To do a sanity check, let's say you fail all interviews. How much would it be worth to you to just retake the interviews? To me, that would probably be at least €10K. Or, how much would you be willing to pay to get an offer outright after failing all interviews? To me, that would probably be worth north of €50K knowing what I know now and given that consulting opened up so many opportunities. Finally, even if you fail after all, think of the case study prep time as a mini-MBA. It's actually really useful no matter what you continue doing in life.
Chances are you disagree or accuse me of having hidden motivation to do more sessions or something.
- First of all - this is what I have told many people in private, so it's just fair to share with a broader audience, and I know candidates doing this already who you are competing with. More information is almost always better.
- My preplounge activity is completely immaterial to my finances. Frankly, it's actually just an expensive hobby given that I could spend more time on my own business. This post took me close to 1h to write which I did for free, same goes for the other forum activity. And even the money I make from sessions (after preplounge's share, VAT, and other taxes) just covers a few extra dinners out with my wife each month, so the main reason I'm spending time here is because I like doing it.
That's it - make of the post what you want, and no matter how you personally prepare, I wish you all the best and success for your interviews! :)
p.s.: I actually failed my first interviews miserably because I wasn't prepared enough. Also, main feedback was that I came across as nervous and insecure - so I ended up going to three coaches/psychiatrists, and doing an additional three sessions with the one that helped me most. Best money I have ever spent in my entire life.
Thanks for your question and answer Dolf! Just like you, I had a hard time when I had to prepare for my interviews back in 2010. There weren't many good resources and no place at all where I could find other candidates I could have some serious preparation with.
I then founded PrepLounge with the goal of enabling all candidates to have the chance to solve several live cases before their real interview.
Why? Because by simulating the real situation of a live interview you will feel more self-confident and will be able to show your very best. Also, by having solved many cases, chances are that you'll get a case in your real interviews that will be similar to some you already solved.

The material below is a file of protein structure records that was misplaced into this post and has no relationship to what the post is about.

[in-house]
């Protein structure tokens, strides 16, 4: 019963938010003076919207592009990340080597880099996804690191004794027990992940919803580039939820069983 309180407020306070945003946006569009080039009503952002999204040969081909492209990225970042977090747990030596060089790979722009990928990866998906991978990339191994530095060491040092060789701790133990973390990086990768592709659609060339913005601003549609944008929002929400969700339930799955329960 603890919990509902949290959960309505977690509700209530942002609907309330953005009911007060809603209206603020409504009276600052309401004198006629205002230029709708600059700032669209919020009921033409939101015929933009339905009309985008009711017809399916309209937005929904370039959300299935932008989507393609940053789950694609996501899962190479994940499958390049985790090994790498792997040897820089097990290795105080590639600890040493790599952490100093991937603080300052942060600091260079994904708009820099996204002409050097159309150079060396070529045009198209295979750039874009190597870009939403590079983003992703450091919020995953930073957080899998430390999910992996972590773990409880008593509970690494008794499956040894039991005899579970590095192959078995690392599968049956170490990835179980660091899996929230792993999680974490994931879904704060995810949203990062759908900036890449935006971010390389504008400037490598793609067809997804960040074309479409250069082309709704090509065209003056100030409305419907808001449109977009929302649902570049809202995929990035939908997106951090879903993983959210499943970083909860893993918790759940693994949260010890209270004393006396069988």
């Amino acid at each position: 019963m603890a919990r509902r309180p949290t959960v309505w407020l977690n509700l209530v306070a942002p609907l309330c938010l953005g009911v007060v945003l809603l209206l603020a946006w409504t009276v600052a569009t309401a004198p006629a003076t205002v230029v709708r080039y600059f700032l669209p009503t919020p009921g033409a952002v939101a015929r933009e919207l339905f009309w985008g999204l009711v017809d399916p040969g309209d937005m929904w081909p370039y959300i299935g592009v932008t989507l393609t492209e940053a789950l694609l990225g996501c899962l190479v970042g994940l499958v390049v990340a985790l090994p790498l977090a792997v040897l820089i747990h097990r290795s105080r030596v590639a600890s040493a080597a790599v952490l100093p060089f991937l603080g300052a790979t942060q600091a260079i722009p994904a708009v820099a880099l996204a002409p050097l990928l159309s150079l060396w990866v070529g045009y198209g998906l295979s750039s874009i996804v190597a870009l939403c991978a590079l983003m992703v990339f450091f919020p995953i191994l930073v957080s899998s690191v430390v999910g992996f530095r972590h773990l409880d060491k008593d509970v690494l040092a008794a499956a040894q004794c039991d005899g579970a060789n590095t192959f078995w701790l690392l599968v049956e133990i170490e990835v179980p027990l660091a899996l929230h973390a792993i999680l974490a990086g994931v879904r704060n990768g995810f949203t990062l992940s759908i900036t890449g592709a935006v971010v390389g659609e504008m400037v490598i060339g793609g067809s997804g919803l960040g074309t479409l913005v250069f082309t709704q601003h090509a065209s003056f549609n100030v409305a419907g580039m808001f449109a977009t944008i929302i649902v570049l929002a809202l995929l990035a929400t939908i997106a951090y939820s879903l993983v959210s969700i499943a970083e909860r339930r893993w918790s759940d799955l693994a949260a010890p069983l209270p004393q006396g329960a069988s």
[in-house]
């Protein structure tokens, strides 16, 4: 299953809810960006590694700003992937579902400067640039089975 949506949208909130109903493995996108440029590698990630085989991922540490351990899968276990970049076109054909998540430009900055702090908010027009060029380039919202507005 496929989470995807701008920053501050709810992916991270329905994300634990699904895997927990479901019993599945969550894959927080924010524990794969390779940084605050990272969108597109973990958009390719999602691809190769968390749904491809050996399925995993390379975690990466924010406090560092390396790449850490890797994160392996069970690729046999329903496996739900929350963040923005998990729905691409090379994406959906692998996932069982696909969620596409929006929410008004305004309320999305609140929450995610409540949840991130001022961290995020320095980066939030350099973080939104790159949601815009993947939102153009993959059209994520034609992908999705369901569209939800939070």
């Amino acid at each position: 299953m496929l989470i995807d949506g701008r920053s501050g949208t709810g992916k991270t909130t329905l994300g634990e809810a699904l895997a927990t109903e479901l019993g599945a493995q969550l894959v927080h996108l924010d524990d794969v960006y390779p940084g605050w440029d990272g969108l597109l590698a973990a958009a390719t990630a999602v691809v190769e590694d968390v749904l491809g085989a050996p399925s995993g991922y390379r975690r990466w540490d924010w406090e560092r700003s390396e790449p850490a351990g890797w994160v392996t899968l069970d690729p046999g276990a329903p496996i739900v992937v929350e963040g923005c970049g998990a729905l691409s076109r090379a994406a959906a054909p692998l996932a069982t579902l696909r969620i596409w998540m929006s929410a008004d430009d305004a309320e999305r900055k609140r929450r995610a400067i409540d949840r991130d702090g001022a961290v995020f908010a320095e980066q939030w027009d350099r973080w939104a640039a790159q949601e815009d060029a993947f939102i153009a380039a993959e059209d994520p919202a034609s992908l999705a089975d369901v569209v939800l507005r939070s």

I like to recommend to my candidates solving at least 3-4 different cases of each case category (we have a list of the different categories on PrepLounge). You'll then minimize the risk of having the unpleasant surprise of getting a case you have no idea how to tackle.
Of course, preparing with peers has its limitations. Expert sessions are a great complement to peer casing, as Dolf mentioned. On PrepLounge we have a great, tailor-made coaching program for candidates: the Prep4Sucess. The P4S is definitely the way you can get the most out of PrepLounge. Not only do you get a premium membership for all along your preparation, but you also have the help of experienced ex-consultants like Dolf and myself, who guide you all the way to your offer. If you really want to get your dream offer, there is no better way to invest your money.
Not a lot I can add to the above. I'll give a short spiel on how I prepped and used expert interviews to best optimize for (1) cost (2) growth and (3) fine-tuning before key interviews:
1. start with reading a lot of case files; go through them analytically to understand how the major case-types are solved well.
2. start doing cases with a buddy; pick a buddy who is tough, demanding, and stresses you out so you are able to control your nerves during a tough case.
3. when you are no longer challenged by your buddy, you've peaked on your own. Time to engage an expert. I started with a single expert (recommended by my MBA friend) and booked him for 10 sessions @ roughly 2K US. This was back in 2011. I had the freedom to choose when to hold those sessions so I divided it up into 2, then 4, then I kept final four for the below:
4. Right before key interviews, go back to the expert and run through 1-2 tough cases to fine-tune your approach. At this point, having done 5-6 cases with them, you should only have fine-tuning issues -- delivery, pitch, body language, eye contact, summarization, etc. Work on those. And also, behavioural questions! Very important, and I found the expert to be most helpful there.